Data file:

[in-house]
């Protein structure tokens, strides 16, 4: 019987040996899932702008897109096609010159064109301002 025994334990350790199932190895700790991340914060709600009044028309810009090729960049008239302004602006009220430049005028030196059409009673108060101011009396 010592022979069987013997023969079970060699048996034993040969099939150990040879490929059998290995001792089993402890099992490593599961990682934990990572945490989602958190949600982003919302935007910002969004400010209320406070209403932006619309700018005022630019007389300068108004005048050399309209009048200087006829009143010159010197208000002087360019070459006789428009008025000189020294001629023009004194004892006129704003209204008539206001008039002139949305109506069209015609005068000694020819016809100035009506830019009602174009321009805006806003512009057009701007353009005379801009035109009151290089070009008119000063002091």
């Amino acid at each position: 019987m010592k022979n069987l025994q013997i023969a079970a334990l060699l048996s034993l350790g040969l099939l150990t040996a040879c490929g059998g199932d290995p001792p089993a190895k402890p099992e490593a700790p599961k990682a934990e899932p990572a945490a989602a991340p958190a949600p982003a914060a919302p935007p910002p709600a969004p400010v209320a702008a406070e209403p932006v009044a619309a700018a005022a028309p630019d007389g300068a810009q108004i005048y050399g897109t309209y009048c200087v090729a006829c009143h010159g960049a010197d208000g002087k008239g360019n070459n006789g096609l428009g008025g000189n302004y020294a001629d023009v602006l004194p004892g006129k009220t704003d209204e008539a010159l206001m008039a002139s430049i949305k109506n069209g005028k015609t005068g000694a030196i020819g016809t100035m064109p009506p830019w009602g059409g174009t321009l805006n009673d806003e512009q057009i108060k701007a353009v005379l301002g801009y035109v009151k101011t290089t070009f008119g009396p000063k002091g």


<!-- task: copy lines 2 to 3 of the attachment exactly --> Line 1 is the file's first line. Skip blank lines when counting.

């Protein structure tokens, strides 16, 4: 019987040996899932702008897109096609010159064109301002 025994334990350790199932190895700790991340914060709600009044028309810009090729960049008239302004602006009220430049005028030196059409009673108060101011009396 010592022979069987013997023969079970060699048996034993040969099939150990040879490929059998290995001792089993402890099992490593599961990682934990990572945490989602958190949600982003919302935007910002969004400010209320406070209403932006619309700018005022630019007389300068108004005048050399309209009048200087006829009143010159010197208000002087360019070459006789428009008025000189020294001629023009004194004892006129704003209204008539206001008039002139949305109506069209015609005068000694020819016809100035009506830019009602174009321009805006806003512009057009701007353009005379801009035109009151290089070009008119000063002091």
């Amino acid at each position: 019987m010592k022979n069987l025994q013997i023969a079970a334990l060699l048996s034993l350790g040969l099939l150990t040996a040879c490929g059998g199932d290995p001792p089993a190895k402890p099992e490593a700790p599961k990682a934990e899932p990572a945490a989602a991340p958190a949600p982003a914060a919302p935007p910002p709600a969004p400010v209320a702008a406070e209403p932006v009044a619309a700018a005022a028309p630019d007389g300068a810009q108004i005048y050399g897109t309209y009048c200087v090729a006829c009143h010159g960049a010197d208000g002087k008239g360019n070459n006789g096609l428009g008025g000189n302004y020294a001629d023009v602006l004194p004892g006129k009220t704003d209204e008539a010159l206001m008039a002139s430049i949305k109506n069209g005028k015609t005068g000694a030196i020819g016809t100035m064109p009506p830019w009602g059409g174009t321009l805006n009673d806003e512009q057009i108060k701007a353009v005379l301002g801009y035109v009151k101011t290089t070009f008119g009396p000063k002091g």